Diabetic dermopathy, also known as shin spots or pigmented pretibial patches, is a skin condition usually found on the lower legs of people with diabetes.
Diabetic dermopathy is a term used to describe the small, round, brown atrophic skin lesions that occur on the shins of the patients. The lesions are asymptomatic. It is thought to result from changes in the small blood vessels that supply the skin and from minor leakage of blood products from these vessels into the skin. Shiny round or oval lesions form on the thin skin of shins. The patches don’t hurt, and they rarely cause itching or burning.
★ What causes diabetic dermopathy?
- The exact cause of diabetic dermopathy is unknown but may be associated with diabetic neuropathic and vascular complications, as studies have shown the condition to occur more frequently in diabetic patients with retinopathy, neuropathy and nephropathy.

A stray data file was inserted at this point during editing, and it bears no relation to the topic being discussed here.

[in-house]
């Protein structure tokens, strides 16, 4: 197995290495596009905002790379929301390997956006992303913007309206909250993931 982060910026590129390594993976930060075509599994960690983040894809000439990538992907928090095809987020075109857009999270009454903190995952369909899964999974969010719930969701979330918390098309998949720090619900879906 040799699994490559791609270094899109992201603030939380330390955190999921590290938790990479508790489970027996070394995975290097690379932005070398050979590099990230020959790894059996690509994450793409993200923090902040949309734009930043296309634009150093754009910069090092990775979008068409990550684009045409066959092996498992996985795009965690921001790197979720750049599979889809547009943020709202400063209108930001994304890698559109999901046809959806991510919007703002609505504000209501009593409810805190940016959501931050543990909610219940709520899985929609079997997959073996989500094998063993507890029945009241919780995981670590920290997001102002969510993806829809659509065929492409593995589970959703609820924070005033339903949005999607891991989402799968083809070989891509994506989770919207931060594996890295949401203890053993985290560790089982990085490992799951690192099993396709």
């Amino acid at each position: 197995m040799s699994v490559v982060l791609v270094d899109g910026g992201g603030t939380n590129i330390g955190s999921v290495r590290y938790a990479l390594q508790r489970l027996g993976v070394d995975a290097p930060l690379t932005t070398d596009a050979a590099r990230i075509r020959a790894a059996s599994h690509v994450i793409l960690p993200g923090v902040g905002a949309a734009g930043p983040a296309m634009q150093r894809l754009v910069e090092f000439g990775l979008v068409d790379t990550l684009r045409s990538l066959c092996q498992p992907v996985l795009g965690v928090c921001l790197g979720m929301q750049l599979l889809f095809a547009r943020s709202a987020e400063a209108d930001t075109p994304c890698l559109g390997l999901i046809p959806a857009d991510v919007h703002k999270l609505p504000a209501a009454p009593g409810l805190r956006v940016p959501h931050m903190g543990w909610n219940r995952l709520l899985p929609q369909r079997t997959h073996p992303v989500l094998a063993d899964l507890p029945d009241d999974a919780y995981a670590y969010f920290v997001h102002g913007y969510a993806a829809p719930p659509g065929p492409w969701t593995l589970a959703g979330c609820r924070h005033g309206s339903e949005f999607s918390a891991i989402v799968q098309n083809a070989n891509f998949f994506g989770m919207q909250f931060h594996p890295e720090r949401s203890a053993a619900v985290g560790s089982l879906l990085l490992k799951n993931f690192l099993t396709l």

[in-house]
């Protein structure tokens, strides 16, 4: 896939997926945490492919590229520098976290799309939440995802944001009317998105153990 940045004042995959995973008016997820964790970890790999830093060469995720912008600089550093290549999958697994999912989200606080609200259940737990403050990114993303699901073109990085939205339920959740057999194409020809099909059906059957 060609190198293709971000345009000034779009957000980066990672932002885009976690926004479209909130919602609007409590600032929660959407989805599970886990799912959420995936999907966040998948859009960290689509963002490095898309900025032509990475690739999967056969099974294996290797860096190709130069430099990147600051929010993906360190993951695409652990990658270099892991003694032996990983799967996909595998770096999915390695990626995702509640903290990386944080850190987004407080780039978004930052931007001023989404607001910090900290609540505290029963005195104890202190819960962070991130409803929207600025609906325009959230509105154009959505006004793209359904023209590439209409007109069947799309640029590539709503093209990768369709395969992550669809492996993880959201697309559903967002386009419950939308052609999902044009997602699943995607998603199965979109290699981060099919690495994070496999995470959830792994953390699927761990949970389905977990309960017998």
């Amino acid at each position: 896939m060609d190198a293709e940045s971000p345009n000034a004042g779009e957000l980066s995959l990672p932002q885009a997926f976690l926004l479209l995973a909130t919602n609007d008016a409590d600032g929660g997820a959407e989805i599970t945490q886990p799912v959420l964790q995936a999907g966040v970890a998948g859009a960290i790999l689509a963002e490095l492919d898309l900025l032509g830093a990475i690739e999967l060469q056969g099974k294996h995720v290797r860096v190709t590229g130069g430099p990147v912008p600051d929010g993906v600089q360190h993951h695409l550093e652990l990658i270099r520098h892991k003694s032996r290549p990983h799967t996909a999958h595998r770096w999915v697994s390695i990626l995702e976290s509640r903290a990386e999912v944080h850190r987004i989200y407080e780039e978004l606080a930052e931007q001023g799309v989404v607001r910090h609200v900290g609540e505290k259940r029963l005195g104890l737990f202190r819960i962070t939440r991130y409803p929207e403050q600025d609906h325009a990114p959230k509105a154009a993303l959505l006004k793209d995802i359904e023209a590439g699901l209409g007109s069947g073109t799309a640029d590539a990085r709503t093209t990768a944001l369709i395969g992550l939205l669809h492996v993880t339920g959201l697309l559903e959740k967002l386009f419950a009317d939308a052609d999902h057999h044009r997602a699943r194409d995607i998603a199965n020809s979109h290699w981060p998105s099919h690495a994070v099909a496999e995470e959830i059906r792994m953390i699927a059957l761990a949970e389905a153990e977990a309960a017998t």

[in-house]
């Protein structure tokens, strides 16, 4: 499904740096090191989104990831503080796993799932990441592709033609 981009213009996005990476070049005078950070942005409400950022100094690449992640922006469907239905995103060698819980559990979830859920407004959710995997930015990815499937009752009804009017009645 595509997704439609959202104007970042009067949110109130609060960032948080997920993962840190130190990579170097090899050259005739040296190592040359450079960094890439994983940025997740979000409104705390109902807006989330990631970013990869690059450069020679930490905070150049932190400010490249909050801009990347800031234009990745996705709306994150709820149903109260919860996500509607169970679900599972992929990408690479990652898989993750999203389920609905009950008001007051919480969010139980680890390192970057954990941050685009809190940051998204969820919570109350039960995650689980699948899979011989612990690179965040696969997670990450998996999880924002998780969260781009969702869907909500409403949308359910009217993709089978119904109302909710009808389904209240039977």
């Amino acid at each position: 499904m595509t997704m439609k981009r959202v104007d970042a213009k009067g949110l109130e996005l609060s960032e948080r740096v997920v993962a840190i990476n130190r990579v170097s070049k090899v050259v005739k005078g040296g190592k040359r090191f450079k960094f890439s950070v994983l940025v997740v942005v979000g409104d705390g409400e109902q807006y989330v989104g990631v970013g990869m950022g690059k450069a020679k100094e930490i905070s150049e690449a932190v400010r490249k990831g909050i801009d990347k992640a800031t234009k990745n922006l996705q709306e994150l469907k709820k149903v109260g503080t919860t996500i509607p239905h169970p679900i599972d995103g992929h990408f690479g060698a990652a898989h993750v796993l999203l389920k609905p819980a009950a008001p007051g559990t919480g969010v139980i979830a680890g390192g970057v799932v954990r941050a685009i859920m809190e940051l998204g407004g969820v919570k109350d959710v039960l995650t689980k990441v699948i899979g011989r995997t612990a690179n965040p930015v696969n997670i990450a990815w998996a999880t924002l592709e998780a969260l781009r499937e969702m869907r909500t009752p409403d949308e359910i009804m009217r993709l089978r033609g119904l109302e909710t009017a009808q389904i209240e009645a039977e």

- Most common dermatologic condition associated with Diabetes, usually in pretibial region.
- Occur in up to 50% of Diabetic patients but can occur in person without Diabetes.
- Persons without Diabetes usually have 1-2 lesions but most patients with Diabetes have multiple (4 or more) lesion.
- Common in long standing Diabetes, associated with other microvascular complication of Diabetes.
- Usually bilateral well circumscribed atrophic brownish scars on the shins.
- No effective treatment but the lesions tend to resolve over 1-2 years.
Dr. M Saifuddin
MBBS (DMC, K-56)
FCPS (Med), MD (Endo), FRCP (Ireland)
Assistant professor (Endocrinology)
Dhaka Medical College &
Author, FAQs in Diabetes, Endocrinology and Metabolism
Platform Academic / Ariful Islam Neloy